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Guam Ramada Hotel Guide

Guam is an island and an overseas territory of the United States located in the western Pacific Ocean. The US military base occupies about a quarter of the entire island and is located in the northern part. Historically, Guam was ruled by both Spain and Japan, so the island still retains many traces of these cultures today. Today, Guam is a holiday resort island with blue seas and clear skies. Guam is also a duty-free shopping paradise and a great place for taking wedding photographs.

If you’re a history buff, the World War II sites, battlefields, and museums on Guam can provide hours of entertainment. Here, visitors can fly planes, shoot guns, and go diving. The local cuisine in Guam is the Chamorro cuisine, though Japanese and American cuisine styles are also abundant. As an island on the Pacific Ocean, Guam is full of coconut trees, soft sea breeze, blue waters, white sandy beaches, and bright sunshine. The most prosperous part of the island, Tumon Bay, is lined with many high-end hotels. Stepping out of your hotel, you can see the blue-green Philippine Sea, and the white, sandy beaches stretching out into the distance in the shape of a crescent.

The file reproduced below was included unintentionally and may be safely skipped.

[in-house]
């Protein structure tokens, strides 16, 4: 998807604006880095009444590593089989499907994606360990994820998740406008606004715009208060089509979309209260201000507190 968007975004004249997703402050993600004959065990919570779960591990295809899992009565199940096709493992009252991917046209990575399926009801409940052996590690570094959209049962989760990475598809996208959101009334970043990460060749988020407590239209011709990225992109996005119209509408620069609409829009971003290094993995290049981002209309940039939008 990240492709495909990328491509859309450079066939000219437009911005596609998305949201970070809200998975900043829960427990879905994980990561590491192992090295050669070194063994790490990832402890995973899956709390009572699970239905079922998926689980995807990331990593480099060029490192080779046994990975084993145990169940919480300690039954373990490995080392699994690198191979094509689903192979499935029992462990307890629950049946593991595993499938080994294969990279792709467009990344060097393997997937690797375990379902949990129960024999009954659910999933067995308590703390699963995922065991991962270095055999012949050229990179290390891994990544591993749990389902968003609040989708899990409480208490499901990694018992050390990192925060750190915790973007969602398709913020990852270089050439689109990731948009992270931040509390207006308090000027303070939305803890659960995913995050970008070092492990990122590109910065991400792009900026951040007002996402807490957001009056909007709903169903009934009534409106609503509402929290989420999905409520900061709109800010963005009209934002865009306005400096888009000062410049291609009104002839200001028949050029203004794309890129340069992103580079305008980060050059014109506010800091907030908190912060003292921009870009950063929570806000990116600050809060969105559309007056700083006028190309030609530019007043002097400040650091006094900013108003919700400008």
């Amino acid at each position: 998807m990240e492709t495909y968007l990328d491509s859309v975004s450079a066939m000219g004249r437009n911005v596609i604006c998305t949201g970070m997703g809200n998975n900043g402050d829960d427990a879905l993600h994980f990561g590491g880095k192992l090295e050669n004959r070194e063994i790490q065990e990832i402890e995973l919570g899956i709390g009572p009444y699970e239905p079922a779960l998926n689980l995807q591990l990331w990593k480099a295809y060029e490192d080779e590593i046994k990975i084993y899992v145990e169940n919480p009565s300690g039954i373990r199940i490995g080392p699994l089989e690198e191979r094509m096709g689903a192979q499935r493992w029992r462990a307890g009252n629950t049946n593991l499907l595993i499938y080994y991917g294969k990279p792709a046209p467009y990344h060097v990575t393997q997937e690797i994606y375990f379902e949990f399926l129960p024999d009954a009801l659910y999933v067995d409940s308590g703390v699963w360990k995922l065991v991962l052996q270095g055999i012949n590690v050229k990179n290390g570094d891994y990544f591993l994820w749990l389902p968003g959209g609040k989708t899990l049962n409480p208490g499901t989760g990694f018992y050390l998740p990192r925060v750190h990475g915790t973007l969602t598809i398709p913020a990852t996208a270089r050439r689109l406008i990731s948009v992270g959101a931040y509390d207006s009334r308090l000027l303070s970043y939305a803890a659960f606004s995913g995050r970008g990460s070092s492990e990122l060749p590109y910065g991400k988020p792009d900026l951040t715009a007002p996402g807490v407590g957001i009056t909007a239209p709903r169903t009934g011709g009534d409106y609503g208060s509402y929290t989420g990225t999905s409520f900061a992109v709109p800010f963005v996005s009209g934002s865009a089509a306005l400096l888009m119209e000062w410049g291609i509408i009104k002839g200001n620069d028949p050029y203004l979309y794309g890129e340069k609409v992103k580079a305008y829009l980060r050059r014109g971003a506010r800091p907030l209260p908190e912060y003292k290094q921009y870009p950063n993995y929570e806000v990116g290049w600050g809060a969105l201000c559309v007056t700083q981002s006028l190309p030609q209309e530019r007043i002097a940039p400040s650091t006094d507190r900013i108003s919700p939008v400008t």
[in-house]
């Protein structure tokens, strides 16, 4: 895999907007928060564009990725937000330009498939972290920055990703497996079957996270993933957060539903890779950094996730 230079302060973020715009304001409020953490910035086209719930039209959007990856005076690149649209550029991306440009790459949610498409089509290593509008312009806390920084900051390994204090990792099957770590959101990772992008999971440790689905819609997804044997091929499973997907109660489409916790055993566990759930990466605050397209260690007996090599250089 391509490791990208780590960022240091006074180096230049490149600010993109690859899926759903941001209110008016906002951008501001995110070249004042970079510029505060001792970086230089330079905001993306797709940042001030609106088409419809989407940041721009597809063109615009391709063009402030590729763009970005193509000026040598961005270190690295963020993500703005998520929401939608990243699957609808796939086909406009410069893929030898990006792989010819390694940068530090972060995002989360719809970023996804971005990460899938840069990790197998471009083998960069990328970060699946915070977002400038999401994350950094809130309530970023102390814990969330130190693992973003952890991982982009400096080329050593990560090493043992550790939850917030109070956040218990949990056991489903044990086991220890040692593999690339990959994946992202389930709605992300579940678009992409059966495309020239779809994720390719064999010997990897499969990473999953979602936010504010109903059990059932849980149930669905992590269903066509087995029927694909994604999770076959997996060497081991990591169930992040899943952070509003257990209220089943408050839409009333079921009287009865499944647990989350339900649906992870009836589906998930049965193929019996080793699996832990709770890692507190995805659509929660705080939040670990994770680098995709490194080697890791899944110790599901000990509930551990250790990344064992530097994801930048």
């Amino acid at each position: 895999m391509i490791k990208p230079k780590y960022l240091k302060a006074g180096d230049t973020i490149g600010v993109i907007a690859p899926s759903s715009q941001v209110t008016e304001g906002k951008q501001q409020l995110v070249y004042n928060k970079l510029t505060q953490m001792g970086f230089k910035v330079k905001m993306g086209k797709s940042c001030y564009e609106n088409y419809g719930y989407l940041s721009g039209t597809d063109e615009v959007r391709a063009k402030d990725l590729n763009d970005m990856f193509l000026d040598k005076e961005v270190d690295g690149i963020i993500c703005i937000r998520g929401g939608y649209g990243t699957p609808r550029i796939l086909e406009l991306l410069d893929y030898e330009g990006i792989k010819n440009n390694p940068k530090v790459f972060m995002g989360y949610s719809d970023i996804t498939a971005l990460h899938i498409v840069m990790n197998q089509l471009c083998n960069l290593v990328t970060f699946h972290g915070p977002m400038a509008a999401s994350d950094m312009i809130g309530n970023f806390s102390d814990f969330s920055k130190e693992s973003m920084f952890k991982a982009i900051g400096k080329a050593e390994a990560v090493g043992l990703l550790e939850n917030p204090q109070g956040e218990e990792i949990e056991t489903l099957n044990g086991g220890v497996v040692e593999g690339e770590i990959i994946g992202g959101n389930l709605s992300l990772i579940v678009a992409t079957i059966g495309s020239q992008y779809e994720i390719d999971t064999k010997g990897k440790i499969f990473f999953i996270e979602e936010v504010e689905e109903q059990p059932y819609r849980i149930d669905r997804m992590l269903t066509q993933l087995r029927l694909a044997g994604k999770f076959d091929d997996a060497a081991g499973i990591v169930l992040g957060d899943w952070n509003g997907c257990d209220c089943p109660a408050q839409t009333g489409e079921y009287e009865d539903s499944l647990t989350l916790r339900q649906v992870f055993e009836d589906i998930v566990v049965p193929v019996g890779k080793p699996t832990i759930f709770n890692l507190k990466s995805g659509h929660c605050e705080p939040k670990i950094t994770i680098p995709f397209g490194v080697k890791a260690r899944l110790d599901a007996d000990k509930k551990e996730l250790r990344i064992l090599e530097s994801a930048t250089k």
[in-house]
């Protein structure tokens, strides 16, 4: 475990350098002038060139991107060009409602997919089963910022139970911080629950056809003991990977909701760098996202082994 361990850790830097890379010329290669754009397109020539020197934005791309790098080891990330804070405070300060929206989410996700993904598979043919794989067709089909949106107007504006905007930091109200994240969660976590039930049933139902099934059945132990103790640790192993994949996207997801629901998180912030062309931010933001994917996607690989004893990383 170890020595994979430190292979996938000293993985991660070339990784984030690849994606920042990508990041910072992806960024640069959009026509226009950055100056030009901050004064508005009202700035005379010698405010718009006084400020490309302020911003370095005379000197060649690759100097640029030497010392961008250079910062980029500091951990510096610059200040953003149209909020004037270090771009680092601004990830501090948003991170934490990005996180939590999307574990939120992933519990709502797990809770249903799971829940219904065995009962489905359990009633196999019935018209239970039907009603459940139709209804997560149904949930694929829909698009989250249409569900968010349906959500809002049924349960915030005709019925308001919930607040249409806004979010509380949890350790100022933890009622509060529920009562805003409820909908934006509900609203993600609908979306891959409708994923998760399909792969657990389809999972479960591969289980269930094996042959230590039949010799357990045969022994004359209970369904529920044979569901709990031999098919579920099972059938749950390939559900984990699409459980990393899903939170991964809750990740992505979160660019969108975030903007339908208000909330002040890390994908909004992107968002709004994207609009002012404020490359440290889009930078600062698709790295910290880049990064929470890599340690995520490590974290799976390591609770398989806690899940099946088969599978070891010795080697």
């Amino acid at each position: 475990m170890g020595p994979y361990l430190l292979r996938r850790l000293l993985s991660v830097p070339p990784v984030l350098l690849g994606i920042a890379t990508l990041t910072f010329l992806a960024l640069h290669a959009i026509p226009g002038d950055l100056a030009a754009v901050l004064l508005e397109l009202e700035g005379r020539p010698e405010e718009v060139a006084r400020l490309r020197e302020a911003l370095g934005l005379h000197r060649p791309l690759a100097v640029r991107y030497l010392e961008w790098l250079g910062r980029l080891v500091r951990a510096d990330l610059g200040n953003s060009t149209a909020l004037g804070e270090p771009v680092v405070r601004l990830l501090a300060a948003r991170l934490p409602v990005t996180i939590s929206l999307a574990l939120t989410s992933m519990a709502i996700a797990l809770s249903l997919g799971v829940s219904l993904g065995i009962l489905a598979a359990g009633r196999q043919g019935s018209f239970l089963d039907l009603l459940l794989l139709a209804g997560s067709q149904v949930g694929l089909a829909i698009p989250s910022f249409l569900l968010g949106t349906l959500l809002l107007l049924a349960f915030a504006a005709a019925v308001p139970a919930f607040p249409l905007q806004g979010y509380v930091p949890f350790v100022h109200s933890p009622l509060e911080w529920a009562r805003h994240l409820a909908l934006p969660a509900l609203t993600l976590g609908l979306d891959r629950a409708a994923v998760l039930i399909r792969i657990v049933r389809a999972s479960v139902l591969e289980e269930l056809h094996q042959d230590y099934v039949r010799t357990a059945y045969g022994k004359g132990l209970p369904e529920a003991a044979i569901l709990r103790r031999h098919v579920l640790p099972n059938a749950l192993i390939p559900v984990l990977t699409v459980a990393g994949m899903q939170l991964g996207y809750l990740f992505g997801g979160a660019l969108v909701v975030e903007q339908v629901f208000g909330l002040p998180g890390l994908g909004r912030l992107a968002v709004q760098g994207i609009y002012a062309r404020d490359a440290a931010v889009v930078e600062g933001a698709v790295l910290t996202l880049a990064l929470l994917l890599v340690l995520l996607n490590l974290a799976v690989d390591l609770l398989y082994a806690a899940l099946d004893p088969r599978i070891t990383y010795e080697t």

Guam has occupied an important place in the history of the Pacific theater of World War II. Today, the smoke of the war has long since dispersed, and the relics scattered around the island have become popular attractions for World War II history fans. You can check out Paseo de Susana Square, a beach area that was once flattened in a fierce battle. The square has been rebuilt and today, many tourists and locals can be seen there. You can also go to the Pacific War Museum, visit the double-barreled cannons at the gate, or climb the Piti Guns Unit and stand at the former defensive fortress to overlook the entire Pacific Ocean. Chamorro culture is the oldest part of the Micronesian civilization. In the Chamorro Cultural Village, you can learn how the Chamorro transformed giant logs into tough and high-speed canoes in the past. You can also check out the restored houses with latti stone foundations. Within the cultural village, the Chamorro people also show visitors how to peel a coconut, grind coconut meat, and make coconut oil, as well as how to make a rope from leaves. The traditions of the local people have been passed down across generations and are always a highlight for tourists.

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